Ever been stuck with a shot-clog? Are you sick and tired of a headless nail? Is it really so bad to be crambazzled?
No, we've not lost our minds. These are just some of the brilliant new words we learnt this week thanks to a new book from the wonderfully monikered Adam Jacot de Boinod.
The Wonder of Whiffling, published this week, is a book about the English vocabulary and published by Penguin. The author says: "It encompasses all that raises an eyebrow from Anglo-Saxon to Trailer Park Slang – from the origin of English right up to the contemporary, from words formalised in the Oxford English dictionary to slang and jargon, from the dialects within the British Isles to English spoken abroad."
And it includes the words: shot-clog (1599) an unwelcome drinking companion, tolerated because he pays for the drinks, headless nail (office jargon) a worker who, once employed, however unsuitable he proved, was impossible to remove, and "Crambazzled: a Yorkshire word meaning prematurely aged through drink and a dissolute life."
Rappers. You know the sort. Big chains, baseball caps, big cars, rapping about shooting, drinking and women. Well, not in Richmond.
Rappers, it seems, are a little different in the quaint North Yorkshire town.
Daphne Clarke, a grandmother in her seventies (we wouldn't be so rude as to tell you a lady's age) is the town's latest rap star.
Daphne performed a piece of her poetry at the Georgian Theatre's talent show. Although she came second in the competition, she did walk away with a new nickname. She is now known in Richmond as The Rap Granny.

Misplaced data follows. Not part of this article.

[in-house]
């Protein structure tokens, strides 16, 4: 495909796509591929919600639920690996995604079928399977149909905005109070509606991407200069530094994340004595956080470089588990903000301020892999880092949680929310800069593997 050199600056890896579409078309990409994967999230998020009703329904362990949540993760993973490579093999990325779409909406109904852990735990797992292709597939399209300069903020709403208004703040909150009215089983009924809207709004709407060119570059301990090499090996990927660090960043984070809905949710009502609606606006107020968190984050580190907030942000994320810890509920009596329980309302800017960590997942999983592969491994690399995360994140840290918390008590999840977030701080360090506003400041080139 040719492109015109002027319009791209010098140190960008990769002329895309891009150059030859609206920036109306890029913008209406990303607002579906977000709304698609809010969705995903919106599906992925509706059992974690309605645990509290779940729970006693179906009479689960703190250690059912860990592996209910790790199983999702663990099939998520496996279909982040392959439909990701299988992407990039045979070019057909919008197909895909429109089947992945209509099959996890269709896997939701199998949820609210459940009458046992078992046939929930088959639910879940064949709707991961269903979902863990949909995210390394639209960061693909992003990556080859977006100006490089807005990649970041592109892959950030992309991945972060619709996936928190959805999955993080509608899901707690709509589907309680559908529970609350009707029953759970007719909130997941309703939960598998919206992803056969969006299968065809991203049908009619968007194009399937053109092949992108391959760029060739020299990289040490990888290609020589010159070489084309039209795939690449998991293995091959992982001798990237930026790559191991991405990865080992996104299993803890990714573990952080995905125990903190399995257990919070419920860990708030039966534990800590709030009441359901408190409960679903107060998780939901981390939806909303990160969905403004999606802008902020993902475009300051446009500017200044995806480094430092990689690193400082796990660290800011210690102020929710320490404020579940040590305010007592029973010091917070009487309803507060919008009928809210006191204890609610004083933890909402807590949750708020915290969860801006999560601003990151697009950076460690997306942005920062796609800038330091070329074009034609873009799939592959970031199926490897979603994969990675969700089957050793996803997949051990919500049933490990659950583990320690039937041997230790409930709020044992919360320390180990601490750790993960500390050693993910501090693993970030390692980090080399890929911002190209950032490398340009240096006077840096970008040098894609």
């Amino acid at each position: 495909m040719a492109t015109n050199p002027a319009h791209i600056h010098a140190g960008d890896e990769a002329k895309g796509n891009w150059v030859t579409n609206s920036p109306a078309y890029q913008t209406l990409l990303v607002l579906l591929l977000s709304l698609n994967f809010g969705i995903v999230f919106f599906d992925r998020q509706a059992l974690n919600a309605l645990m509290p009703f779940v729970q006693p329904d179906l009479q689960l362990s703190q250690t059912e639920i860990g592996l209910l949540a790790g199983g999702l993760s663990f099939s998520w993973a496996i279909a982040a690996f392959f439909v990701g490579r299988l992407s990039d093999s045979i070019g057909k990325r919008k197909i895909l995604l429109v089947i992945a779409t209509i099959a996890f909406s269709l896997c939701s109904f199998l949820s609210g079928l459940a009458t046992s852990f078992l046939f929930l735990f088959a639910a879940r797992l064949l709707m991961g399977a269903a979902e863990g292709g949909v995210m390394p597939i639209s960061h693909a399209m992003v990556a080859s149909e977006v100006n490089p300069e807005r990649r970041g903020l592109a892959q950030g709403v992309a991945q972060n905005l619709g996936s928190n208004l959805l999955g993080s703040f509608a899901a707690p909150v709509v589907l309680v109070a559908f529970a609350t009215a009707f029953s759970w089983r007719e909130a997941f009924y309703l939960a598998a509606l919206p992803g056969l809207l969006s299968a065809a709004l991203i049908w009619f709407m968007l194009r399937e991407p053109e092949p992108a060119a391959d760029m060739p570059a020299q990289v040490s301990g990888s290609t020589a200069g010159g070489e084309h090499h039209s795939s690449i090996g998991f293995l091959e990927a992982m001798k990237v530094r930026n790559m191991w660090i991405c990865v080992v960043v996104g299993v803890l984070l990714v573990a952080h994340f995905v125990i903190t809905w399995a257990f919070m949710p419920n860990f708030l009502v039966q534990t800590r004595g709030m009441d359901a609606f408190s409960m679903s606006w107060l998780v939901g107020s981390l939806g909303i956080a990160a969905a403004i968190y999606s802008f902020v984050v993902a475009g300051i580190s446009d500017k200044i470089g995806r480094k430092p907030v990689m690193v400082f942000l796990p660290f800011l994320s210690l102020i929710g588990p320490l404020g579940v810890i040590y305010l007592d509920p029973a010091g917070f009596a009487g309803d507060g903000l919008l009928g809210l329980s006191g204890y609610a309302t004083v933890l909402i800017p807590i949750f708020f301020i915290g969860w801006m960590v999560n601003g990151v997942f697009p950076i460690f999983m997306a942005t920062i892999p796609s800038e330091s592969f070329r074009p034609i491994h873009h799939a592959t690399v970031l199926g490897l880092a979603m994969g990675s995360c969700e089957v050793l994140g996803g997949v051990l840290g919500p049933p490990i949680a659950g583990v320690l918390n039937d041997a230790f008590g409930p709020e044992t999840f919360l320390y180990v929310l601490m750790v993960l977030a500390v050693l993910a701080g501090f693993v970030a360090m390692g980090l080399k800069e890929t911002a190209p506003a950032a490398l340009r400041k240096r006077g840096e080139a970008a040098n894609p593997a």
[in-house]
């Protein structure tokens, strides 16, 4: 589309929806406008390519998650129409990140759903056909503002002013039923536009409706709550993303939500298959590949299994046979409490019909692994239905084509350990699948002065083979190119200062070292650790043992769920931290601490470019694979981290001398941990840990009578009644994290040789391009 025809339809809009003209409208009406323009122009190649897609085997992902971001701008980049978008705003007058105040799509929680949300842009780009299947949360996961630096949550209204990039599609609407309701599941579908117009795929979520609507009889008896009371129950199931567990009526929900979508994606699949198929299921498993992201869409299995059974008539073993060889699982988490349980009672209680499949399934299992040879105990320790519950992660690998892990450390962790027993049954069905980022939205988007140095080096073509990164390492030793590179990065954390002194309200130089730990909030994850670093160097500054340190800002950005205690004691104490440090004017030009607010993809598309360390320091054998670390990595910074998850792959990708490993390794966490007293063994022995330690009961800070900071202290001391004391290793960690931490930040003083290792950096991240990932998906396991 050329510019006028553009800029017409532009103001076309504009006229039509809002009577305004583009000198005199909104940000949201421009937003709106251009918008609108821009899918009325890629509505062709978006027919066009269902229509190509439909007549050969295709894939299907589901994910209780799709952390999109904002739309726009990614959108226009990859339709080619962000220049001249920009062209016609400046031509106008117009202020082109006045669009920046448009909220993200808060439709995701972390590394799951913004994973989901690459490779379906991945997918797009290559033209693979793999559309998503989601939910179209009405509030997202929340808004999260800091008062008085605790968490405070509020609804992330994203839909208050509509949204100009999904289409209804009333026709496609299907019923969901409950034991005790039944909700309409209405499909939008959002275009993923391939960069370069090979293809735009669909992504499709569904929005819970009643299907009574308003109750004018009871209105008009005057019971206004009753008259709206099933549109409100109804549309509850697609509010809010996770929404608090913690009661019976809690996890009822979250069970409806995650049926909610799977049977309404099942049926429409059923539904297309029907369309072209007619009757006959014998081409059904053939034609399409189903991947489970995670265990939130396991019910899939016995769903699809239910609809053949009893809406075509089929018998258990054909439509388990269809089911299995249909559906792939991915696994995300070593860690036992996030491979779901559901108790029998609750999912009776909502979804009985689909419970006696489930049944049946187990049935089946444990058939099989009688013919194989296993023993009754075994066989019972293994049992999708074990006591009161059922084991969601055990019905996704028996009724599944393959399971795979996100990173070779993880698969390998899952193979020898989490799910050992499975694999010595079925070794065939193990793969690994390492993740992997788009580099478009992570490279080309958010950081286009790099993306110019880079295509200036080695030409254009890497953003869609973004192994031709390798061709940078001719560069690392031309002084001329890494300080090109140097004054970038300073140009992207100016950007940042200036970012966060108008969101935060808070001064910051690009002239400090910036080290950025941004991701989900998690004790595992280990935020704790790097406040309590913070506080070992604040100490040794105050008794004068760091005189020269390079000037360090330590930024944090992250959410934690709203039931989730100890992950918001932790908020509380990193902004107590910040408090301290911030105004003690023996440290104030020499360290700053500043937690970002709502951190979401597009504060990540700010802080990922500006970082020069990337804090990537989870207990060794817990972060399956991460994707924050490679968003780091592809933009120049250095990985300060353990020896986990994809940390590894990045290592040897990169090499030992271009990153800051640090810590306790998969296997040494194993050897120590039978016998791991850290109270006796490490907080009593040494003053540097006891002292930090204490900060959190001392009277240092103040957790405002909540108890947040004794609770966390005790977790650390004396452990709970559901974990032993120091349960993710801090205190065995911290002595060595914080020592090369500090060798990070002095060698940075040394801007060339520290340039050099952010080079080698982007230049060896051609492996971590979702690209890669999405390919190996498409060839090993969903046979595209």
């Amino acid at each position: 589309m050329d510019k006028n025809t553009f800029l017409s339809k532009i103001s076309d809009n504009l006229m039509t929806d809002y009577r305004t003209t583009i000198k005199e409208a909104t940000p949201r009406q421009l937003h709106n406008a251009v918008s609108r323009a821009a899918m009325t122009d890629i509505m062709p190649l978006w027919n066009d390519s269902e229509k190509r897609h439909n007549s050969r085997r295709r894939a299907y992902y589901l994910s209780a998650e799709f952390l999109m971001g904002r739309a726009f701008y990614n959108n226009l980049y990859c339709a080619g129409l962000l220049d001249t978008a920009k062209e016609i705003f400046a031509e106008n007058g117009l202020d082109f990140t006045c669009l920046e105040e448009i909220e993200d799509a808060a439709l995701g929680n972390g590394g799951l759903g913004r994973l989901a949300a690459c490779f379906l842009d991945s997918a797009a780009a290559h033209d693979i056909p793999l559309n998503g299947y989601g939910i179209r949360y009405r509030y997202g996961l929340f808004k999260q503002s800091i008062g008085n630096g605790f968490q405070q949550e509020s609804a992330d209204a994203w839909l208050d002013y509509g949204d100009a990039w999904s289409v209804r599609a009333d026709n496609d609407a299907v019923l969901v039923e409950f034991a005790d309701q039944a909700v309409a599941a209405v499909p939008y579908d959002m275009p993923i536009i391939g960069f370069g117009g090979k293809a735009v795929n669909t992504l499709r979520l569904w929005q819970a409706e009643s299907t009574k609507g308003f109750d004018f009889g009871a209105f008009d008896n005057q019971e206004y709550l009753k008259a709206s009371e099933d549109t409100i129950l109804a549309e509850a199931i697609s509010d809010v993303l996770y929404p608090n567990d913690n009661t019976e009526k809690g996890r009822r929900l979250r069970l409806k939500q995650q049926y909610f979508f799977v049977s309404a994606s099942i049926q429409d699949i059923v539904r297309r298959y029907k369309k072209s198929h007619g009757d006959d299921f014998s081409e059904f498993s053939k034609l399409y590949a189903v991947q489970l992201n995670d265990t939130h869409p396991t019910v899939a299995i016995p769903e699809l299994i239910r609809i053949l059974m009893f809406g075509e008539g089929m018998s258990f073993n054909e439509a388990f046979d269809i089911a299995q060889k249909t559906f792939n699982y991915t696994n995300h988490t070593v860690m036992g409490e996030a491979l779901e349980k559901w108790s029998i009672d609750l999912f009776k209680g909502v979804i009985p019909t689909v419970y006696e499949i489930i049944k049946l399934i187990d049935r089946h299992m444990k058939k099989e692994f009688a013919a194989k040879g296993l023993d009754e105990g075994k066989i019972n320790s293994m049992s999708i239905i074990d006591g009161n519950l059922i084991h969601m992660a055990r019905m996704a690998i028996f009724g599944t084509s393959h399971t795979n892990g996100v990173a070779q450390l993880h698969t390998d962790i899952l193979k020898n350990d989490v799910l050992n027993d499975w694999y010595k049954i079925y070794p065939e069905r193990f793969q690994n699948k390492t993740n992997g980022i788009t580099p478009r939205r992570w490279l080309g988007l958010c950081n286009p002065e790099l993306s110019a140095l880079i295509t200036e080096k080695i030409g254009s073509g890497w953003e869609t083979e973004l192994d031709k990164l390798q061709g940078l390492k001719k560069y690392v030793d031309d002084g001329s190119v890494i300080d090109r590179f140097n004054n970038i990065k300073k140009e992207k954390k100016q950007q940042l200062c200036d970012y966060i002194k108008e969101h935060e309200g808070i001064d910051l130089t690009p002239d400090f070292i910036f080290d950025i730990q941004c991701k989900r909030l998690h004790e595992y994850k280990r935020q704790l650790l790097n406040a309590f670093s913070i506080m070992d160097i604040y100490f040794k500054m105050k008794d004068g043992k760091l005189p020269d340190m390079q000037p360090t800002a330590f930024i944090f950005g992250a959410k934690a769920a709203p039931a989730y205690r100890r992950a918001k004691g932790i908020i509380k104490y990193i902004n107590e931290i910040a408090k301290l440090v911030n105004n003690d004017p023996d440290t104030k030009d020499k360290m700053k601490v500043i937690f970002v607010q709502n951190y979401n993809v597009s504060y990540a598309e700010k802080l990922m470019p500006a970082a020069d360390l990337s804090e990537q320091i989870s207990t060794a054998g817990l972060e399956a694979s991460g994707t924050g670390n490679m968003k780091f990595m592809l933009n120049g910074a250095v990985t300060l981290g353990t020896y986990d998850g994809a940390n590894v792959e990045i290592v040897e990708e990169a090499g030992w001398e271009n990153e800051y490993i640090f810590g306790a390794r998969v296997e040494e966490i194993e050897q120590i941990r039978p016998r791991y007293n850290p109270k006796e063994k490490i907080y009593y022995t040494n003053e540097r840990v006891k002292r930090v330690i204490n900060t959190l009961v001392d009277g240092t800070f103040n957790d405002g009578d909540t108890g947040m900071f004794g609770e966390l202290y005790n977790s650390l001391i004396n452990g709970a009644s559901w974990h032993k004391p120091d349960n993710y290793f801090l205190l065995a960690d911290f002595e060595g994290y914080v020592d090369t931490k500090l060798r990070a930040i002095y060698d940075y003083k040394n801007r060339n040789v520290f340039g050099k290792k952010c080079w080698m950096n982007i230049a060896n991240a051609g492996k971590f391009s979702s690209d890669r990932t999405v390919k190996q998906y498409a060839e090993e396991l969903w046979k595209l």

The local celeb will be presenting the monthly poetry night in the bar of the theatre on Monday, December 7.
They have performed at leading theatres across the world – but now a new musical experience awaits opera singers from Leeds as they prepare for a starring role on an altogether different stage.
Four professional soloists appearing by kind permission of Opera North will join children from Roundhay Music School for the inaugural Christmas charity concert in The Atrium at the Bexley Wing, St James's Hospital in Leeds.
The show goes on after Leeds-based piano dealers Besbrode answered a SOS from the Yorkshire Cancer Centre.
Owner Melvin Besbrode offered to loan a Steinway concert grand piano– used by the likes of the BBC and the Halle Orchestra – which will be installed into position in The Atrium the day before the concert, which takes place at 7pm on Sunday, December 6.
Patients who are being treated at the specialist centre have been invited to join the audience for the event, which is being held to raise money for the Yorkshire Cancer Centre Appeal. Tickets are available from the fundraising department at the Yorkshire Cancer Centre on 0113 206 8620.
You know when you come out of the pub and are met by a two-and-a-half metre tall alien?
No? Oh, just the regulars at MacMillans pub in Wheatley, Halifax, then.
Sculptor Andy Shaw was recently commissioned to create a piece for the owners of the pub – and he thought: "What better to greet drinkers when they arrive and leave the drinking house, than an eight-foot Predator?"
That's the Predator alien made famous by the Schwarzenegger movie. Which now stands guard outside the pub. Brilliant.
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